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The end of a perfect world

By Pauline Rivera

Of all things, the Colorado wildfires summon memories of my childhood. There were no wildfires to speak of, just the occasional haystack set on fire by overly excited children who played with Fourth of July sparklers — but the neighbors and ma and pa eventually had those flames under control.

The Colorado wildfires are simply a reminder of how today’s negatives were missing from my childhood, either by parental protection or simply because of a sign of the times. In full Paul Harvey voice in those innocent days of yesteryear, there was no crime to speak of, no sex offender registered and living well within your reach. There was no disaster, either natural or man-made. There were no chemical spills, blizzards, traffic congestion, robberies, bombings, suicide, and even divorce was a rarity in our small northern New Mexico community.

I’m not painting a perfect picture, because that scene was left to the media, specifically, television. The half hour family programs consisted of a family living in a beautiful two-story home with a lush lawn and ancient oak trees. This family looked and spoke nothing like my family, yet I longed for that two-story home. The children went to Mayberry or Oak Hill Elementary and they didn’t speak two languages like I did. The words, amor, abrazo, hermano, hermana, posole, chile, tortillas did not cross their lips or their palate. Both, however, learned about “honest” historic figures and politicians like the father of our country, George Washington who could not tell a lie, and Abraham Lincoln (Honest Abe). We learned that cowboys wore the white hats and represented good and that Indians were savages. We learned of and admired our golden boy John F. Kennedy at the center of a fairytale called Camelot.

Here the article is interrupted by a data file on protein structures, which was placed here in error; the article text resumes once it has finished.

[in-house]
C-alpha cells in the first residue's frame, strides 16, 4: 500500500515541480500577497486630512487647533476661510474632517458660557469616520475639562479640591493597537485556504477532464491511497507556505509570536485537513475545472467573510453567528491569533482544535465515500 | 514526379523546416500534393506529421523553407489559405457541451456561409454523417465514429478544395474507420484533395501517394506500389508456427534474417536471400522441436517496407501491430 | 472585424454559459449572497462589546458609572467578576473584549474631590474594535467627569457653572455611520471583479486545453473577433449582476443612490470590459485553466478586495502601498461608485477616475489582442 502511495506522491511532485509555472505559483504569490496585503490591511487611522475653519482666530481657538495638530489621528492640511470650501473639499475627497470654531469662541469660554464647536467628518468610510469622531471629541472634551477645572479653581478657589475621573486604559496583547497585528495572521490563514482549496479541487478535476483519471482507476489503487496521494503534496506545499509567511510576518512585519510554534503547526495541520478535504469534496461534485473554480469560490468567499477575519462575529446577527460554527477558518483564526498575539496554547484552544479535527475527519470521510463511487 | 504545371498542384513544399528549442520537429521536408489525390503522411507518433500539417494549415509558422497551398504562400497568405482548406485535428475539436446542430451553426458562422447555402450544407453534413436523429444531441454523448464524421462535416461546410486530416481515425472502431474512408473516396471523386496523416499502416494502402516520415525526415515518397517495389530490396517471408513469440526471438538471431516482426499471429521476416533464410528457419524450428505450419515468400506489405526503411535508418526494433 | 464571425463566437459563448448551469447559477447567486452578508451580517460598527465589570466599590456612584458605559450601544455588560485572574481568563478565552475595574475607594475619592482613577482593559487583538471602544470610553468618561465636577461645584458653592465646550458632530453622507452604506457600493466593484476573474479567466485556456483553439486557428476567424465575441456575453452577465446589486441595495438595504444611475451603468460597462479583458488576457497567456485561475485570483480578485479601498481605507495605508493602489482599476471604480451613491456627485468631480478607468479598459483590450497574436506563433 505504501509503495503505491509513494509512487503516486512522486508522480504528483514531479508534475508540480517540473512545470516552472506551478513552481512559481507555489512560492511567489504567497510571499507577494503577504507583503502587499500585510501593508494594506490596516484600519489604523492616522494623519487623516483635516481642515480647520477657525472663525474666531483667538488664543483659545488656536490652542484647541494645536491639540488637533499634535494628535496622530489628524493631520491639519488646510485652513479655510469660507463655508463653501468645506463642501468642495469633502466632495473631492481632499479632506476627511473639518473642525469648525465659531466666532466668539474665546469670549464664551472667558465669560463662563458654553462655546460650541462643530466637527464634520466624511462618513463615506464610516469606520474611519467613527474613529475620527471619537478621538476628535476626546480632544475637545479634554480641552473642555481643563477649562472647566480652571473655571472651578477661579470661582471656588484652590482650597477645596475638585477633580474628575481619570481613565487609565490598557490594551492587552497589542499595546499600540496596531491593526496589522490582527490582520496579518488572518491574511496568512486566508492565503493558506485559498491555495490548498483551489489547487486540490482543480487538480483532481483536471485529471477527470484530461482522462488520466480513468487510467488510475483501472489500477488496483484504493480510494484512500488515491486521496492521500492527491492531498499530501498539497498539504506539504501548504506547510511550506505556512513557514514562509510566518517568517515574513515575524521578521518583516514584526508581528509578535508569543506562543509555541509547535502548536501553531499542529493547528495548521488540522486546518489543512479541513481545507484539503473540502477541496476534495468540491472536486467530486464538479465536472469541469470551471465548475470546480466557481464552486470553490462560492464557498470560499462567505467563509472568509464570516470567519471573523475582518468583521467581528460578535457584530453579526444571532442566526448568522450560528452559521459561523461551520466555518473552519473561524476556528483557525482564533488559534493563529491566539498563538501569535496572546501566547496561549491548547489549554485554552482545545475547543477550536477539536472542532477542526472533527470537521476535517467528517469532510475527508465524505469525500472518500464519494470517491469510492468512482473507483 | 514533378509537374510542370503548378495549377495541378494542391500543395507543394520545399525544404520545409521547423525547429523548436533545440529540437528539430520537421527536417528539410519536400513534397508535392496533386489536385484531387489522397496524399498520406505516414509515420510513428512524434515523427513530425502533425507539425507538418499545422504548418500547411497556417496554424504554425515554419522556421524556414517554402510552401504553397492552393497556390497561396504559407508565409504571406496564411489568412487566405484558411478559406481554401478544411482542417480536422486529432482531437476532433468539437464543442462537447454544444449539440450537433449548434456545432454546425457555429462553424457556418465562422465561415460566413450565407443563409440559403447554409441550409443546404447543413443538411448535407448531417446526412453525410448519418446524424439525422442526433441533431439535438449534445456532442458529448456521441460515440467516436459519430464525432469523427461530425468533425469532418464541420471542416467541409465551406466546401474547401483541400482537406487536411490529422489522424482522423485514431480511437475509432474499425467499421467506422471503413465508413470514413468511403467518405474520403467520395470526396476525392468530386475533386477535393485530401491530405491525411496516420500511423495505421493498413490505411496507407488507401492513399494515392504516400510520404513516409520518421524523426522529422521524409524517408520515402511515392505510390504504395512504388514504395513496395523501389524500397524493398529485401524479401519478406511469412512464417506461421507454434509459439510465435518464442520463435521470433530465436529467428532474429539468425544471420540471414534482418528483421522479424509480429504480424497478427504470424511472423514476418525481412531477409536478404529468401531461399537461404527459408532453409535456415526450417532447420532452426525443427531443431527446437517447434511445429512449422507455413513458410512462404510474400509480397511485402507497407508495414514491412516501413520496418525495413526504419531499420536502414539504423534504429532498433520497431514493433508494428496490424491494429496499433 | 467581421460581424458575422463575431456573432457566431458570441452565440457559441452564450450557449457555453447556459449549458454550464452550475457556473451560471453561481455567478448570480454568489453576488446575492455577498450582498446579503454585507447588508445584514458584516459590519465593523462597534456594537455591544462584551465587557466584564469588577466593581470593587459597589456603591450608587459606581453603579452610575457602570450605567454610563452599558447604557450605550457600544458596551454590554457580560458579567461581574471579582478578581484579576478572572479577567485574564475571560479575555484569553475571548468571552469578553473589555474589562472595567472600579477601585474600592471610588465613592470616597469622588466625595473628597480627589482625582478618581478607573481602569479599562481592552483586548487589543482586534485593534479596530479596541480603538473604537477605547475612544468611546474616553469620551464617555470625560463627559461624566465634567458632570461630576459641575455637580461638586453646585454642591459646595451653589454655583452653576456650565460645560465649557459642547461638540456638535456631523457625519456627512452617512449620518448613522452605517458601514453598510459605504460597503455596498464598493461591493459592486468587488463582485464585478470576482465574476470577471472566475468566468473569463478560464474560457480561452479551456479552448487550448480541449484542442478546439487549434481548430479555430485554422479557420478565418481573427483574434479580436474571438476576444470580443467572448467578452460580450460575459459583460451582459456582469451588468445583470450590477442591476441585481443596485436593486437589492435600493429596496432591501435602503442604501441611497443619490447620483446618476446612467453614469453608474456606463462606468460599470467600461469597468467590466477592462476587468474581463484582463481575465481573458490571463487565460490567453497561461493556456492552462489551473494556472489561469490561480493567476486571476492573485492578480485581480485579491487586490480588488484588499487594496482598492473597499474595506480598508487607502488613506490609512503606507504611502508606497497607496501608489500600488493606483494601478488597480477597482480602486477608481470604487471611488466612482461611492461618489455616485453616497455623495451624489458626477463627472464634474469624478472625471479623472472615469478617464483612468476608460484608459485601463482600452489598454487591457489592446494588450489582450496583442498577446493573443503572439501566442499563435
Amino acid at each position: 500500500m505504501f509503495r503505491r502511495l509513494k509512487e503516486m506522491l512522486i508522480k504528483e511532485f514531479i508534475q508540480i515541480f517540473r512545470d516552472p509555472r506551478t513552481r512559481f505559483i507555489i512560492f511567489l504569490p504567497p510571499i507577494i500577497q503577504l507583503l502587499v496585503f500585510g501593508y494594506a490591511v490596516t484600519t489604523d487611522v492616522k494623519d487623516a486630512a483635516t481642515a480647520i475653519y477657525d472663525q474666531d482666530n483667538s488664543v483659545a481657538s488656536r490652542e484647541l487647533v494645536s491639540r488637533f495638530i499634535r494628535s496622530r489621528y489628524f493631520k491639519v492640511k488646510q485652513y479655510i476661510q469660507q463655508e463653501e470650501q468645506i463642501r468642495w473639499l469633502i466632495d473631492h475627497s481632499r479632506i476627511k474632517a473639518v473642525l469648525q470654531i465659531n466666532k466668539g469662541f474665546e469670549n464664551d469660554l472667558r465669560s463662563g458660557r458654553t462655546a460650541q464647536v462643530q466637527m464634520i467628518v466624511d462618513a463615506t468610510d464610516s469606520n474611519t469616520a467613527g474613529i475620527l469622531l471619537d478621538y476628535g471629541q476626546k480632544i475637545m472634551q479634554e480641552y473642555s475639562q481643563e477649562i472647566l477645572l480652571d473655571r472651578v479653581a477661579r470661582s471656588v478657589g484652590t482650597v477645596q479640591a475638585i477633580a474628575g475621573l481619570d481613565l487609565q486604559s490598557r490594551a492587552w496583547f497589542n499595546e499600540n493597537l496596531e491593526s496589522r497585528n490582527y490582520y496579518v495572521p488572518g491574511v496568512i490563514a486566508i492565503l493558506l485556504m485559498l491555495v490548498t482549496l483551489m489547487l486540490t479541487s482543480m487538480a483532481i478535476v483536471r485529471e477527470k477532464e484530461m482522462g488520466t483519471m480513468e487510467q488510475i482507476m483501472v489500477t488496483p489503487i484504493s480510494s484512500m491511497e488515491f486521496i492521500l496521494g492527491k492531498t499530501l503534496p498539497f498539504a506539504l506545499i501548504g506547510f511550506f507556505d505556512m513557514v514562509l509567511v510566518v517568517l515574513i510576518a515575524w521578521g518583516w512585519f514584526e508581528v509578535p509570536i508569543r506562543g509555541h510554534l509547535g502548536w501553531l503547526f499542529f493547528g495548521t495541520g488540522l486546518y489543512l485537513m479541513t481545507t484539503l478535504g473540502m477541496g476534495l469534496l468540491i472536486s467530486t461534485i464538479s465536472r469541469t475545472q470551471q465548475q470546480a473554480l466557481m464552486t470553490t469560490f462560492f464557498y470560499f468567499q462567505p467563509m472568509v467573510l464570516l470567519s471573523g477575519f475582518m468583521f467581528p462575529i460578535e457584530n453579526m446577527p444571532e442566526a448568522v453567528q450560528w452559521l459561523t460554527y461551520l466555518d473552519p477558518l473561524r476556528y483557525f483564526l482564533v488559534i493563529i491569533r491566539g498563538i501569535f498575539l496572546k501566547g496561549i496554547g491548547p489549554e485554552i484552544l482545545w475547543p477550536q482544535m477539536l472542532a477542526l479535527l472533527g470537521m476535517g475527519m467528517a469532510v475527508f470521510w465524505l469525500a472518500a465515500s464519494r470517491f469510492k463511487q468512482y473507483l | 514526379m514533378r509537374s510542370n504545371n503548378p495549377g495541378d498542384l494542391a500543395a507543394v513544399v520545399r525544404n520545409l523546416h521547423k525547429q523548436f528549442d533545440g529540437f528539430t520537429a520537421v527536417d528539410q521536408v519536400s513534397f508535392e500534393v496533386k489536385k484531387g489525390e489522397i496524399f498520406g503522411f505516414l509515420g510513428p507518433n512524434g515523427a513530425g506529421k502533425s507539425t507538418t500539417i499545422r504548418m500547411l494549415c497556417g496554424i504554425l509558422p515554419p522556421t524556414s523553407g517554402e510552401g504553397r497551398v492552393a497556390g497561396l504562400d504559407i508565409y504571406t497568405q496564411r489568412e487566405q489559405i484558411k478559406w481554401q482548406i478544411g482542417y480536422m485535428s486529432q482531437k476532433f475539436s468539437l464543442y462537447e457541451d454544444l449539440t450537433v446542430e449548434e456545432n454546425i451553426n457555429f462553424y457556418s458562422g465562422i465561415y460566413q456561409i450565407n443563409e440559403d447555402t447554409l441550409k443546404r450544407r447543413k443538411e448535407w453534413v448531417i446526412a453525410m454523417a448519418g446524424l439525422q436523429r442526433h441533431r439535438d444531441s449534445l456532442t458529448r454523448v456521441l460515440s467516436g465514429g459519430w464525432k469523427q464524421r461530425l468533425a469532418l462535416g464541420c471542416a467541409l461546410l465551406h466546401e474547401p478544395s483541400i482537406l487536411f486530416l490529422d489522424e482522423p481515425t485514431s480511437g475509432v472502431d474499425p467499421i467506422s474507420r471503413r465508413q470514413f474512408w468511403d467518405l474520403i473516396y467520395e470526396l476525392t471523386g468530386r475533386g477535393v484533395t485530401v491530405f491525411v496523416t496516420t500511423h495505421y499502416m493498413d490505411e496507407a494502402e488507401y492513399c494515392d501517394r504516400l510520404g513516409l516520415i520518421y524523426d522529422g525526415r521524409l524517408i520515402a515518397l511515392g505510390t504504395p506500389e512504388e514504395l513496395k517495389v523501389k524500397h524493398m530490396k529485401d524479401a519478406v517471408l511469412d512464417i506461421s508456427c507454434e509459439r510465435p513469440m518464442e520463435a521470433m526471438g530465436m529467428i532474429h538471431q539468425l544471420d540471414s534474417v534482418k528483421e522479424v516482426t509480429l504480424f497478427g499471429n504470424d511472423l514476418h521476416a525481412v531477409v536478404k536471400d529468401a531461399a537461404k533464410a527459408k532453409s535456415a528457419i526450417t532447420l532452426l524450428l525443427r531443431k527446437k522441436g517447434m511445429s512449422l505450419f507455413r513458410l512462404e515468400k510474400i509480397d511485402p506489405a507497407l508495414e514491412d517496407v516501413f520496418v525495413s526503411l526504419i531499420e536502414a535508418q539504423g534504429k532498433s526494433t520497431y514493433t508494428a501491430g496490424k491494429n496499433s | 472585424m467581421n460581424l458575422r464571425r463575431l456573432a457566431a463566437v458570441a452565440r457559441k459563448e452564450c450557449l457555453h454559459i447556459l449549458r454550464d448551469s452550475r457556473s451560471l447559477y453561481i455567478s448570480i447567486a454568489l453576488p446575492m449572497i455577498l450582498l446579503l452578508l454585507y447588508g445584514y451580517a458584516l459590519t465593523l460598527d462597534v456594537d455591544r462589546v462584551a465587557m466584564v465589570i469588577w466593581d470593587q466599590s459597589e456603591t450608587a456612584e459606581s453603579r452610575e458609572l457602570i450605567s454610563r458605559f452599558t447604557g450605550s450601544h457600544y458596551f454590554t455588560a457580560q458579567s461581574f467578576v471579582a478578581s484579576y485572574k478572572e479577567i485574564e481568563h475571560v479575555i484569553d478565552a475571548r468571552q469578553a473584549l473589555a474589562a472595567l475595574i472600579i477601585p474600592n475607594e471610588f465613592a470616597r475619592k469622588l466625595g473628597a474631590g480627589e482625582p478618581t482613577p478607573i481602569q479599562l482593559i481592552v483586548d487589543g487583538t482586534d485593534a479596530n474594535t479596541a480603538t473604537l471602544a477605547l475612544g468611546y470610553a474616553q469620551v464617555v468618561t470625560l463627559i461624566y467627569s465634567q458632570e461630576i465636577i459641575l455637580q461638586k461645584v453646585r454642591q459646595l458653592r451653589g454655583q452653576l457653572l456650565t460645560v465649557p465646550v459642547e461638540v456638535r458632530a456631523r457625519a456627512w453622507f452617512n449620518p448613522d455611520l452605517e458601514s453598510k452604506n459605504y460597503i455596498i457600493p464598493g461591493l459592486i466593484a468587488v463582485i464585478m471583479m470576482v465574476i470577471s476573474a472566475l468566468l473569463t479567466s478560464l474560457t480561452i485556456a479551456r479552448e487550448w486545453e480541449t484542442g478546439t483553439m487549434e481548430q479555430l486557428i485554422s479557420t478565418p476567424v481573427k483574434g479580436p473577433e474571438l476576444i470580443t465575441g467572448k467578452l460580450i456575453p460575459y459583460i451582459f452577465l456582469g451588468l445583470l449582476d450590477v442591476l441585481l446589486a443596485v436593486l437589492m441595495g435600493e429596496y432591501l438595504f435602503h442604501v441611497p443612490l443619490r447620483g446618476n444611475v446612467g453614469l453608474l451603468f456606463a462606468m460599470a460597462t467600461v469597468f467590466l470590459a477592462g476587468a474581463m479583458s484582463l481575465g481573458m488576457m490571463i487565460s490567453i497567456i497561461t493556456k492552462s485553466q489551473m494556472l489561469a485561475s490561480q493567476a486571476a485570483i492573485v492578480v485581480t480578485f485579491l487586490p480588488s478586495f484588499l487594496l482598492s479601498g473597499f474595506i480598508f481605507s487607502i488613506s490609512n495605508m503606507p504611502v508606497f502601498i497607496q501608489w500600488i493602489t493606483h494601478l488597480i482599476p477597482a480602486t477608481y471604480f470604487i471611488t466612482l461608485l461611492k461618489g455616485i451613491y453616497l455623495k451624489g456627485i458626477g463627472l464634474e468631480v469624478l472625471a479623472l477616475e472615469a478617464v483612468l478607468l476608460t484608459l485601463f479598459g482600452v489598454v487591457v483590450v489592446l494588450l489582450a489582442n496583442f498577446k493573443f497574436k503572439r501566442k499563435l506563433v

Perhaps we lived in a more positive, less stressful world. Some call it living a life behind rose-colored lenses. Some may argue we were protected by society and by our parents, yet the majority of us turned out okay. We kept our innocence as long as possible by plan or by destiny, but that perfect world soon ended.

Media once again played a role as reality set in one dark day in late November as the ruler of Camelot was shot and killed. For several days we watched television as a family agonized over the loss of their son, parent, husband and brother. Our perfect world came crashing down as television reported every new detail and even the assassination of Kennedy’s assassin was televised.

Instant media was there to report the reality of our true society, good or bad as it continues that same trend today. I pursued journalism, a provider of information good or bad and acquired that two-story house I once dreamed of owning. In the end, I enjoyed my youthful innocence, accepted the reality of the real world, acknowledged the difference and learned not to kill the





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